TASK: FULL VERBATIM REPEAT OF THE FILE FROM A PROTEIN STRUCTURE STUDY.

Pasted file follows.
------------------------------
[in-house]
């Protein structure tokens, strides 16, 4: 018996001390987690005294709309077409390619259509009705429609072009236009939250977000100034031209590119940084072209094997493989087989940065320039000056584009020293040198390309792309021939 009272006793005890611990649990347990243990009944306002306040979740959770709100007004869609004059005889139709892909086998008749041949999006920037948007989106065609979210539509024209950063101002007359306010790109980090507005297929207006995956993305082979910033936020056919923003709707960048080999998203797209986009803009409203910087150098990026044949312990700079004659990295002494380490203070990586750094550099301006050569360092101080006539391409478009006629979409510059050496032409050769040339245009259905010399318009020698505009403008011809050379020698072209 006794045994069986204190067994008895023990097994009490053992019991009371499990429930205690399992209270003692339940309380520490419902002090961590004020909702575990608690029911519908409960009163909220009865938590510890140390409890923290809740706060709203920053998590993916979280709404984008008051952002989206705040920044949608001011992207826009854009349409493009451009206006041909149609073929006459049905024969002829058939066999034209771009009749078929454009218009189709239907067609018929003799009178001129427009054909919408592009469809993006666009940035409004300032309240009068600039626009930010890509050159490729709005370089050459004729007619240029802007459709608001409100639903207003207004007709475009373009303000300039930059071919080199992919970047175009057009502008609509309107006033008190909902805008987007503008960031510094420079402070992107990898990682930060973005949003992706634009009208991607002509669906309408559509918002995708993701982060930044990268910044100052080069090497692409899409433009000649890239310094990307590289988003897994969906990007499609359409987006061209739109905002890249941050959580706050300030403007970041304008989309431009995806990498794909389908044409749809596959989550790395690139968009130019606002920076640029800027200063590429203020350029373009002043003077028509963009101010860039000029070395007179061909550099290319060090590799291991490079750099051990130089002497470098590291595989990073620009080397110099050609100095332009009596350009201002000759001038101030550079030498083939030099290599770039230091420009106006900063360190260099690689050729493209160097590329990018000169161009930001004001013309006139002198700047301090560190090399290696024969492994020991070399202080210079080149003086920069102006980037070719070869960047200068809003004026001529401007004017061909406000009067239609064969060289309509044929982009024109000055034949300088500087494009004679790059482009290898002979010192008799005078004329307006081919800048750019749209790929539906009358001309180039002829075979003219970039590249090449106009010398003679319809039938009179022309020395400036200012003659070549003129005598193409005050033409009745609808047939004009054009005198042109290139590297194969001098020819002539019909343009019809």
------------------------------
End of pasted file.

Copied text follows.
[in-house]
């Protein structure tokens, strides 16, 4: 018996001390987690005294709309077409390619259509009705429609072009236009939250977000100034031209590119940084072209094997493989087989940065320039000056584009020293040198390309792309021939 009272006793005890611990649990347990243990009944306002306040979740959770709100007004869609004059005889139709892909086998008749041949999006920037948007989106065609979210539509024209950063101002007359306010790109980090507005297929207006995956993305082979910033936020056919923003709707960048080999998203797209986009803009409203910087150098990026044949312990700079004659990295002494380490203070990586750094550099301006050569360092101080006539391409478009006629979409510059050496032409050769040339245009259905010399318009020698505009403008011809050379020698072209 006794045994069986204190067994008895023990097994009490053992019991009371499990429930205690399992209270003692339940309380520490419902002090961590004020909702575990608690029911519908409960009163909220009865938590510890140390409890923290809740706060709203920053998590993916979280709404984008008051952002989206705040920044949608001011992207826009854009349409493009451009206006041909149609073929006459049905024969002829058939066999034209771009009749078929454009218009189709239907067609018929003799009178001129427009054909919408592009469809993006666009940035409004300032309240009068600039626009930010890509050159490729709005370089050459004729007619240029802007459709608001409100639903207003207004007709475009373009303000300039930059071919080199992919970047175009057009502008609509309107006033008190909902805008987007503008960031510094420079402070992107990898990682930060973005949003992706634009009208991607002509669906309408559509918002995708993701982060930044990268910044100052080069090497692409899409433009000649890239310094990307590289988003897994969906990007499609359409987006061209739109905002890249941050959580706050300030403007970041304008989309431009995806990498794909389908044409749809596959989550790395690139968009130019606002920076640029800027200063590429203020350029373009002043003077028509963009101010860039000029070395007179061909550099290319060090590799291991490079750099051990130089002497470098590291595989990073620009080397110099050609100095332009009596350009201002000759001038101030550079030498083939030099290599770039230091420009106006900063360190260099690689050729493209160097590329990018000169161009930001004001013309006139002198700047301090560190090399290696024969492994020991070399202080210079080149003086920069102006980037070719070869960047200068809003004026001529401007004017061909406000009067239609064969060289309509044929982009024109000055034949300088500087494009004679790059482009290898002979010192008799005078004329307006081919800048750019749209790929539906009358001309180039002829075979003219970039590249090449106009010398003679319809039938009179022309020395400036200012003659070549003129005598193409005050033409009745609808047939004009054009005198042109290139590297194969001098020819002539019909343009019809």